The Financial Confessions: “I Am One Of Those People Whose Parents Gave Her Money”
“I recently read The Financial Diet post ‘An Open Letter to People Whose Parents Help Pay For Their Life in Their 20s’ – and I wanted to scream and give her a hug because I felt EXACTLY same way at 22 after graduating! I remember arriving at a friend’s apartment 6 months after graduation and observing my friend’s perfectly decorated apartment. It was so obvious her parents had bought everything for her. She had just started her job 2 weeks before – there was no way she had enough money for a sofa, a TV, even scented candles. I didn’t even have enough money to buy a rug at that point! (I worked at Anthropologie). I was burning to ask her how she did it all but too embarrassed to admit that my parents weren’t helping me at all.
The only thing is…within a year, I found out that I did indeed have money. It was from my grandparents (not my parents) but my mom had been hiding the fact that I owned the account outright. She didn’t want me to act like an entitled twenty-something. Which is great in theory…but at some point I needed to be informed of how to handle this new responsibility. The only reason I found out about it is because my mom handed me a checkbook in January 2012, saying, “You need to pay your taxes out of this account this year.” That was alI. I took her silence as a sign that we weren’t going to have a discussion about what this money means.
I think a lot of twenty-somethings who do have extra income end up feeling alone and ashamed, just like any human on this earth who deals with money on a day-to-day basis. We have the same questions – how do I budget? Who do I talk to? Do I suck at life? Since I’ve been on both sides of the spectrum, I feel comfortable talking to people who may be in the same place. Rather than say, ‘Whee look at me!’ my intention is to give an honest account of what some people really do encounter occasionally at this age.
I was incredibly ashamed when I first found out about this money. It was just after the Occupy Wall Street movement, and I felt that, by my sudden participation in Wall Street, I was thrown into a system that I hadn’t chosen and didn’t understand. I ignored it for almost a year, only using the checks to pay for medical bills that had piled up after a health scare. But slowly, I decided to learn more. I had never read a Forbes magazine in my life, but suddenly I devoured CNN Money articles and Investopedia definitions with the same focus that I had used in college to study subjects that didn’t come easily. I first met with my financial advisor in fall 2012, and to be honest, I cried the first couple of times I saw her. I was so embarrassed that I knew so little. And because my family is so quiet and awkward about money, it took me a while to become accustomed to talking about it openly – even with the person who is paid to talk about money. (Just imagine how many times you’ve cried at your doctor – yeah, it feels like that).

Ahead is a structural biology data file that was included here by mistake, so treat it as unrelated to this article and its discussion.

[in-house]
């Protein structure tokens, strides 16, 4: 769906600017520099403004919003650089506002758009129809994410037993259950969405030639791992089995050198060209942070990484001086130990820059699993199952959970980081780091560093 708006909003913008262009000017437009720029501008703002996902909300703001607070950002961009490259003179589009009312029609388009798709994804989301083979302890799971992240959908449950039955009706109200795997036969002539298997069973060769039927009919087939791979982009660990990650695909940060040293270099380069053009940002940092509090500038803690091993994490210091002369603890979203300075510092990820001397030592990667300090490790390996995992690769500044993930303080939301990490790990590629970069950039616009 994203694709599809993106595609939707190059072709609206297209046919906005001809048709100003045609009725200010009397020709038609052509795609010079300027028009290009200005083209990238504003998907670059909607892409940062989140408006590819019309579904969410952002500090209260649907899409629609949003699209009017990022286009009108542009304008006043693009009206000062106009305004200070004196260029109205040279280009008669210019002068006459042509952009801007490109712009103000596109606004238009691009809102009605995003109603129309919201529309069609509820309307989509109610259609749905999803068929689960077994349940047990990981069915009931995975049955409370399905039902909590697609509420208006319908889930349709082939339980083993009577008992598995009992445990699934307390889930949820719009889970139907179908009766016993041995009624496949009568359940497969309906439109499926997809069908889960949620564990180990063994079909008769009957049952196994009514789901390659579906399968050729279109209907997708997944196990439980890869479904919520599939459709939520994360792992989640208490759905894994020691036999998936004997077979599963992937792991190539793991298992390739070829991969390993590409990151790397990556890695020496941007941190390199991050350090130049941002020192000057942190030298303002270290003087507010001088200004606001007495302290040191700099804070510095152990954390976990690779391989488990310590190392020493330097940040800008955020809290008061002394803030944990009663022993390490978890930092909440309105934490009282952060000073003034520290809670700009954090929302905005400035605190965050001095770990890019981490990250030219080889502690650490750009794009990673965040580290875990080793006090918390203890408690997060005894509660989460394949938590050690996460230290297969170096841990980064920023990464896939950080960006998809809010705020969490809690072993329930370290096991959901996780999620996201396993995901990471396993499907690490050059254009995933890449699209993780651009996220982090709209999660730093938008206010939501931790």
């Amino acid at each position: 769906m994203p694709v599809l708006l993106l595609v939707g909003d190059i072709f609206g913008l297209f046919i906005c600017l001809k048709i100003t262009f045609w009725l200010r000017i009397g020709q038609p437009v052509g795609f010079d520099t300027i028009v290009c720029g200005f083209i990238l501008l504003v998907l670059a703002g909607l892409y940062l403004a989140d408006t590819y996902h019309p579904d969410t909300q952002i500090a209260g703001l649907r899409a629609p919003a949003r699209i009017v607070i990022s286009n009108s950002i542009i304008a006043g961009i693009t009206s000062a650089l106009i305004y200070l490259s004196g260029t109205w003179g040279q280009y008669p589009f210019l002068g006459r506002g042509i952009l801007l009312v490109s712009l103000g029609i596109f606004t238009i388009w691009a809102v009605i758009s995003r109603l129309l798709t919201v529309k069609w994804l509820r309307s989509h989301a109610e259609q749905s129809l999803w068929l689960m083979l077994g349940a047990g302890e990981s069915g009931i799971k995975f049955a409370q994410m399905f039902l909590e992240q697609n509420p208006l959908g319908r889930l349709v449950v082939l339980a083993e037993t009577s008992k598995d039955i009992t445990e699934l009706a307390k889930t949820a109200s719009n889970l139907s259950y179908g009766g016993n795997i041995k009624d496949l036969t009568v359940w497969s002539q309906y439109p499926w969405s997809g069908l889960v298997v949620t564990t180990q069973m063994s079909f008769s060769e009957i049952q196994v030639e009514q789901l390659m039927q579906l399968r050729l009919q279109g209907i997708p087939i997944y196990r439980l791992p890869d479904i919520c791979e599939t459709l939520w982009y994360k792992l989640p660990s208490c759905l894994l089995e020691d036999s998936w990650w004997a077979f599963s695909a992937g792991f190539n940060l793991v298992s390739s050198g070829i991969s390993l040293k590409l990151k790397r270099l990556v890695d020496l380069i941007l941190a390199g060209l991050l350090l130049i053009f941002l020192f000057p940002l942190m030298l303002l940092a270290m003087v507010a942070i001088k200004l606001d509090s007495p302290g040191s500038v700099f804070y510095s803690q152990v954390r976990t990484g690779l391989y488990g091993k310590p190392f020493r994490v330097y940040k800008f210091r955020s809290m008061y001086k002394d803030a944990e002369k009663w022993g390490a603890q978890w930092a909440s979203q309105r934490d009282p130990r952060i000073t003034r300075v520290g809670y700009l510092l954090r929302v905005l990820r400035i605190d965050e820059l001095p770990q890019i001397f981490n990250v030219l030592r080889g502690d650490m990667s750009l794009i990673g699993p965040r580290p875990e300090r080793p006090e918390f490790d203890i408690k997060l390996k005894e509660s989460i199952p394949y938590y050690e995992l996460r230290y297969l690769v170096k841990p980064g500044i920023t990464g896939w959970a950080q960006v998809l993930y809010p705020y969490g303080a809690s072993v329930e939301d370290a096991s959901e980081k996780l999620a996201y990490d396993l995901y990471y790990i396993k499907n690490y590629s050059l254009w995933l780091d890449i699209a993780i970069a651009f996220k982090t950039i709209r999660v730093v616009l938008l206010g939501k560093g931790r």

Talking about money doesn’t come easily to everyone, and for those not raised talking about it openly, it can take a while to feel comfortable. I started to tell my friends about my extra income when I wanted them to know why I was taking a couple of vacations by myself. I didn’t want there to be that awkward “Wait so…who’s paying for this?” tension in the air with my closest friends. Some of them I know are being helped by their parents with rent or car purchases, so I didn’t feel so weird telling them. Others I know aren’t being helped at all, and it made it harder to be honest with them. But I think overall, it’s best to have that open communication. We all come from different backgrounds, but in the end, many of us will deal with the same financial questions as we age. When my friends’ grandparents or parents pass away, as sadly all do, I hope that my story can be a resource for them to handle their situations responsibly – and, as these conversations continue, I hope to learn from them as well.
Different resources are extremely helpful for those not accustomed to financial discussions, and I would recommend the free advice on these homepages – JPMorgan, Fidelity, Merrill Lynch and on Forbes, the CNN Money, and Investopedia. (In fact, the list goes on forever – The WSJ, Bloomberg, Entrepreneur Magazine, and of course, The Financial Diet….)”
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